This young speckled with gold had only been flying for two days. He awkwardly tried to reach for his claws to grab the mouse, but didn’t quite get the prize. However, he learned quickly and went around to catch his prey behind the older bird.
Other predators have had more success
This young lioness from Serengeti National Park in Tanzania started eating her wildebeest prey while she was still alive. With one paw holding the ailing animal and bright red blood flowing from its muzzle, she stared straight into photographer Lara Jackson’s camera.
A 10-year-old photographed this parakeet feeding its young
Gagana Mendis Wickramasinghe was stranded at home when Sri Lanka entered detention in the spring of 2020, so he spent his time sitting on the balcony of his parents’ room with his older brother, watching a pair of ring-necked parakeets raise their young.
The parakeets had chosen a dead areca nut palm that Gagana’s parents had left standing to attract wildlife. The parakeets’ hole was eye level from their balcony, which gave Gagana and her brother plenty of time to experiment with their cameras and swap lenses to snap photos of the vibrant green birds.
On an island within an island, a red fox retrieved dead salmon
This animal is one of two foxes living on a small island in Karluk Lake, nestled on Kodiak Island in Alaska. Photographer Jonny Armstrong followed the fox for several days as she pounced on birds, ate berries and even bit the heels of a young brown bear.
Then a storm started to roll in, providing a dark backdrop. As the vixen scanned the shallows for dead sockeye salmon after spawning, Armstrong lay face down by the water’s edge to capture his focused gaze.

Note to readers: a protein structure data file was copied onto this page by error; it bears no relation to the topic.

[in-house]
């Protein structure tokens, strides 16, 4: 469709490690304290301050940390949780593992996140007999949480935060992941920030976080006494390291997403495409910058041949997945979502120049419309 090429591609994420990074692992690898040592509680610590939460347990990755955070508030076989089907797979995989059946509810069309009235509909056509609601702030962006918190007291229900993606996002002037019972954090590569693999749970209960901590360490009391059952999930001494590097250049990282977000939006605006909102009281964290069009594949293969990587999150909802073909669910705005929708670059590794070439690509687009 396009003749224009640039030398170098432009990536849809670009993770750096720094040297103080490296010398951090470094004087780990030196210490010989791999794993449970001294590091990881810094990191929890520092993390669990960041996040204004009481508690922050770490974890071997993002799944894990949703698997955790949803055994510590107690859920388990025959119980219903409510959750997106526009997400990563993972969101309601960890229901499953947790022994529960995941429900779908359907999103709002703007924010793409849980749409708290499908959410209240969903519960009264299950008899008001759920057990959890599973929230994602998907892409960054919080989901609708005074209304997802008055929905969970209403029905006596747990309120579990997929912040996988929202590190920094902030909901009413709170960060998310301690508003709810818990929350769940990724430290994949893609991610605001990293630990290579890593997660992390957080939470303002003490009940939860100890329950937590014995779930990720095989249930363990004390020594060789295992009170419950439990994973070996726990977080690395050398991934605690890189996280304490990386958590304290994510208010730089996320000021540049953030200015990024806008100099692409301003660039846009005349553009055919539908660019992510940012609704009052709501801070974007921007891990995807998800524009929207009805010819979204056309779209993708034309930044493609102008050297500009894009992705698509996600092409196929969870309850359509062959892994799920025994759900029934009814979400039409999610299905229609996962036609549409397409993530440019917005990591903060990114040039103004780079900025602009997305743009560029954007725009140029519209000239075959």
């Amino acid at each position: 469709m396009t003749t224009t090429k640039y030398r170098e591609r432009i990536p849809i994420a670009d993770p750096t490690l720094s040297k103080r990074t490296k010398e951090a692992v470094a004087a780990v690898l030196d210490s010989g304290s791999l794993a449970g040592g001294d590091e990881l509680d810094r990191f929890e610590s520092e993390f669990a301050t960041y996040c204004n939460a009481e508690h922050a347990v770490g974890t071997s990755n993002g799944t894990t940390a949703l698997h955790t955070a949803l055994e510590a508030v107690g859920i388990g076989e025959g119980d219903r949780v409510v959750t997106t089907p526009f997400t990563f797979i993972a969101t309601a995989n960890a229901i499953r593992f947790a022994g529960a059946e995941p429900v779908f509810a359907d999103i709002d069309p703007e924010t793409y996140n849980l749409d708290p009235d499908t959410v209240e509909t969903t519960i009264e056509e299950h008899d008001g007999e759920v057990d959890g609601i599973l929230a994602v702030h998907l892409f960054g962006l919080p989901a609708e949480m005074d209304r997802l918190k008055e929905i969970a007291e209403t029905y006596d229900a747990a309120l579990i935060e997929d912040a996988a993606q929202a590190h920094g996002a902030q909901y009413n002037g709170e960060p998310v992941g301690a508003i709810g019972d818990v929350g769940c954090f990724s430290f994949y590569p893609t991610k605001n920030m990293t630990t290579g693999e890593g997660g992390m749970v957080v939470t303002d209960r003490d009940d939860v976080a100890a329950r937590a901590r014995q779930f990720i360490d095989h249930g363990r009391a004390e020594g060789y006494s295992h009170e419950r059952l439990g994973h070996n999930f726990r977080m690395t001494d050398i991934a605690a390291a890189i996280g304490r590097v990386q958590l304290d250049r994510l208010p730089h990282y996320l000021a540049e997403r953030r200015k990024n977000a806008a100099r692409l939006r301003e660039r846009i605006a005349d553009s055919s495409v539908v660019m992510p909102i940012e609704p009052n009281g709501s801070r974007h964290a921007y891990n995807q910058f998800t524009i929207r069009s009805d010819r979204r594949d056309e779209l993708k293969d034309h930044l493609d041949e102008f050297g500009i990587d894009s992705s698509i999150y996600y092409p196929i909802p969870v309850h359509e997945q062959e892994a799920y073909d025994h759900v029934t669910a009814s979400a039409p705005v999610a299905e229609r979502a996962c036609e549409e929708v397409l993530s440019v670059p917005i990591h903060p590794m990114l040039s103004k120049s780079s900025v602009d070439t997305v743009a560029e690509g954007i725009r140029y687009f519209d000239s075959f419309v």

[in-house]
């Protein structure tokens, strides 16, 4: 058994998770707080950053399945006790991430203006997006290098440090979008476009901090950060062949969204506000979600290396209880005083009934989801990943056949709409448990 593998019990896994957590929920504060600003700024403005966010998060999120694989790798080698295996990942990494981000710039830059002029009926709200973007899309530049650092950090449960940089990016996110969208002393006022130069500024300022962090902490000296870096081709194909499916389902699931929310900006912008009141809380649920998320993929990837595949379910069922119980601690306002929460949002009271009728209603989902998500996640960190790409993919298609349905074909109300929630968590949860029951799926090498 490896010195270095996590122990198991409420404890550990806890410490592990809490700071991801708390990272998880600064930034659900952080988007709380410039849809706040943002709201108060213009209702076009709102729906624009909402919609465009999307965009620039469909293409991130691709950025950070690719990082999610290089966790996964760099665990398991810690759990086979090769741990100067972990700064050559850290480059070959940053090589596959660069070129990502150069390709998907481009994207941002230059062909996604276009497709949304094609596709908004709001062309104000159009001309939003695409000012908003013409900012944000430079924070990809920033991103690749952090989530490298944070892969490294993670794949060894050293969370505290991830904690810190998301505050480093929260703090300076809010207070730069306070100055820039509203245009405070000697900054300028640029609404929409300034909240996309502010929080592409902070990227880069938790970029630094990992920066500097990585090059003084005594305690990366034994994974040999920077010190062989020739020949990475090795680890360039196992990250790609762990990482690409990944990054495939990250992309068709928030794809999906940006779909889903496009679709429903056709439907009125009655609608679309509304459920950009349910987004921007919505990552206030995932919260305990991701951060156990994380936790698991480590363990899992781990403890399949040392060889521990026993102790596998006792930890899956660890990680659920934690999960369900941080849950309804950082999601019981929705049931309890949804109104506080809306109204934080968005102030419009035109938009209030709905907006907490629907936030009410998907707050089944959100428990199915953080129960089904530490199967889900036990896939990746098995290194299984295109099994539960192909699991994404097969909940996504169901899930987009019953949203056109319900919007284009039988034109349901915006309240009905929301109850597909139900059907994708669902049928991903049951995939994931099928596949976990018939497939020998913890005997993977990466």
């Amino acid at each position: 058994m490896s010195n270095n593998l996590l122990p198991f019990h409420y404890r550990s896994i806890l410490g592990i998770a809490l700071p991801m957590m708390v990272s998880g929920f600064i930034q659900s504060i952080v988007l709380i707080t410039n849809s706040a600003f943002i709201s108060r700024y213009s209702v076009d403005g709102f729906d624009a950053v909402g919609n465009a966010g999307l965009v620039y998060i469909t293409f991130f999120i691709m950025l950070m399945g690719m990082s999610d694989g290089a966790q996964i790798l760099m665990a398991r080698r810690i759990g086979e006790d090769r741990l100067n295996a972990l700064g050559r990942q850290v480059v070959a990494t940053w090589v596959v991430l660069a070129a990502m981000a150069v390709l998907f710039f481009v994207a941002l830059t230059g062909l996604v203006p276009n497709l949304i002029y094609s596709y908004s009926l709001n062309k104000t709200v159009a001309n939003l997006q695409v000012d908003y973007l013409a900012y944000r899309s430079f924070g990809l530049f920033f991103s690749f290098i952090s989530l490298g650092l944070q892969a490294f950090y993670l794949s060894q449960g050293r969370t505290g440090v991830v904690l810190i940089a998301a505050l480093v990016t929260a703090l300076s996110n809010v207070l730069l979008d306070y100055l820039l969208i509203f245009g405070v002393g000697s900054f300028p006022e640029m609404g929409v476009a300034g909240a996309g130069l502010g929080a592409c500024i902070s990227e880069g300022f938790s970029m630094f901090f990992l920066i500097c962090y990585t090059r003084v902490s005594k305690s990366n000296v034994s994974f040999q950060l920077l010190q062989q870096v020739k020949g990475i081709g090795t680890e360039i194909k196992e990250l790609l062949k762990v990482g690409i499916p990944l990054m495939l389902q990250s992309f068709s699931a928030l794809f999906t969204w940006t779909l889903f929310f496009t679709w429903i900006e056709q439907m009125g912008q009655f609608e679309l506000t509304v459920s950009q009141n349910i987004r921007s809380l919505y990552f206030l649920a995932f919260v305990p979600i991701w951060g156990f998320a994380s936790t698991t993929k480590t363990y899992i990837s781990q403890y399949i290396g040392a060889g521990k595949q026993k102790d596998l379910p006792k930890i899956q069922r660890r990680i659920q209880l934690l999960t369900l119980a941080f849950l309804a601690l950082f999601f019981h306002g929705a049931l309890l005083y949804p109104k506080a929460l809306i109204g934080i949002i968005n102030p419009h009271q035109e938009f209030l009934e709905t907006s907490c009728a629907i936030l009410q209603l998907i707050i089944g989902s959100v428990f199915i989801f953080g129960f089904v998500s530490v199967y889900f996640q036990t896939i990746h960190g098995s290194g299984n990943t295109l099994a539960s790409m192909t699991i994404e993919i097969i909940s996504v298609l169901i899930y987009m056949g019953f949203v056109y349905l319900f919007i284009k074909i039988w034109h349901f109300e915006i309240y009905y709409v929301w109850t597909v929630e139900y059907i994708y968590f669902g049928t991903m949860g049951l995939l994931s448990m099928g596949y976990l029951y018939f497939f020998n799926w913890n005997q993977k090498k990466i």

Narwhal shrimp can communicate through their antennae
When Laurent Ballesta went diving with his camera off the Mediterranean coast of France, he came across a strange scene. Thousands of narwhal shrimp swayed in the coral more than 250 feet below the surface. Their long, thread-like antennae touched each other – a contact that may play a role in social behaviors like mating.
Some images show animals outside their habitat, such as this orphan bat
This gray-headed flying fox puppy was only three weeks old when someone found her on the ground in Melbourne, Australia.
At a shelter, the guards fed her special formula and laid her on a “mom roll,” which simulates a mother bat that she can wrap her legs and wings around. They even gave her a pacifier to suck on. It was then that photographer Douglas Gimesy captured his portrait.
After a few months, the orphan can be weaned on fruit and flowering eucalyptus trees, then released to a colony of wild bats nearby.
Gray-headed flying foxes only live in eastern Australia. Their numbers are dwindling in the face of extreme heat, deforestation and human infrastructure like power lines and barbed wire, where they often get caught.
Climate change also threatens the Apollo butterfly
On summer vacation in the Haut-Jura Regional Nature Park, on the border of France and Switzerland, Emelin Dupieux took advantage of the flowered pastures and butterflies. One of its favorites, the Apollo, is one of the most threatened in Europe, as its mountain habitats are warming due to climate change.
With wings that extend up to 3.5 inches, the black and white butterfly was not difficult to follow, but it was difficult to photograph – the oxeye is perched, it swings easily in the wind. After much manipulation of the settings and focus of his camera, Dupieux took this peaceful photo, titled “Apollo landing”.